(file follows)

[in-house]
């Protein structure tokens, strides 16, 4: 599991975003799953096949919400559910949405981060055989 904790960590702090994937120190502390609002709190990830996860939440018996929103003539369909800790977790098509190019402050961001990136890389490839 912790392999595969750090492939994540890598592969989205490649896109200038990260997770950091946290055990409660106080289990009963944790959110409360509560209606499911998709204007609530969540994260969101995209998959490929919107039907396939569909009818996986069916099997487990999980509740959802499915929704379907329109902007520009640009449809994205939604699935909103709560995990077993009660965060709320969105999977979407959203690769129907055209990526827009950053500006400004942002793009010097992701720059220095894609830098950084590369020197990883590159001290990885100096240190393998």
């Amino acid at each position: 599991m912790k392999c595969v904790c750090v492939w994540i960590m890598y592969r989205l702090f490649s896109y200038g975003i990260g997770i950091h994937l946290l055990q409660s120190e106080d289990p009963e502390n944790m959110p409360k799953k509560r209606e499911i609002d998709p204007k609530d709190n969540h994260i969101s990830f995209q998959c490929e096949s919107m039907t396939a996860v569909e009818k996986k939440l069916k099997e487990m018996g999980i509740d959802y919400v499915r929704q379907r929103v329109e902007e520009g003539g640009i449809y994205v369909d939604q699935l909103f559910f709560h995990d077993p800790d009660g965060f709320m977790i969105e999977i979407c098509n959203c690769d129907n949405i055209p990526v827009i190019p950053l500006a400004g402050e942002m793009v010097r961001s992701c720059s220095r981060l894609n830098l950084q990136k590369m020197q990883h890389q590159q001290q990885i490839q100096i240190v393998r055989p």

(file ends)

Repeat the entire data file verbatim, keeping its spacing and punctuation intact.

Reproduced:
[in-house]
């Protein structure tokens, strides 16, 4: 599991975003799953096949919400559910949405981060055989 904790960590702090994937120190502390609002709190990830996860939440018996929103003539369909800790977790098509190019402050961001990136890389490839 912790392999595969750090492939994540890598592969989205490649896109200038990260997770950091946290055990409660106080289990009963944790959110409360509560209606499911998709204007609530969540994260969101995209998959490929919107039907396939569909009818996986069916099997487990999980509740959802499915929704379907329109902007520009640009449809994205939604699935909103709560995990077993009660965060709320969105999977979407959203690769129907055209990526827009950053500006400004942002793009010097992701720059220095894609830098950084590369020197990883590159001290990885100096240190393998």
């Amino acid at each position: 599991m912790k392999c595969v904790c750090v492939w994540i960590m890598y592969r989205l702090f490649s896109y200038g975003i990260g997770i950091h994937l946290l055990q409660s120190e106080d289990p009963e502390n944790m959110p409360k799953k509560r209606e499911i609002d998709p204007k609530d709190n969540h994260i969101s990830f995209q998959c490929e096949s919107m039907t396939a996860v569909e009818k996986k939440l069916k099997e487990m018996g999980i509740d959802y919400v499915r929704q379907r929103v329109e902007e520009g003539g640009i449809y994205v369909d939604q699935l909103f559910f709560h995990d077993p800790d009660g965060f709320m977790i969105e999977i979407c098509n959203c690769d129907n949405i055209p990526v827009i190019p950053l500006a400004g402050e942002m793009v010097r961001s992701c720059s220095r981060l894609n830098l950084q990136k590369m020197q990883h890389q590159q001290q990885i490839q100096i240190v393998r055989p």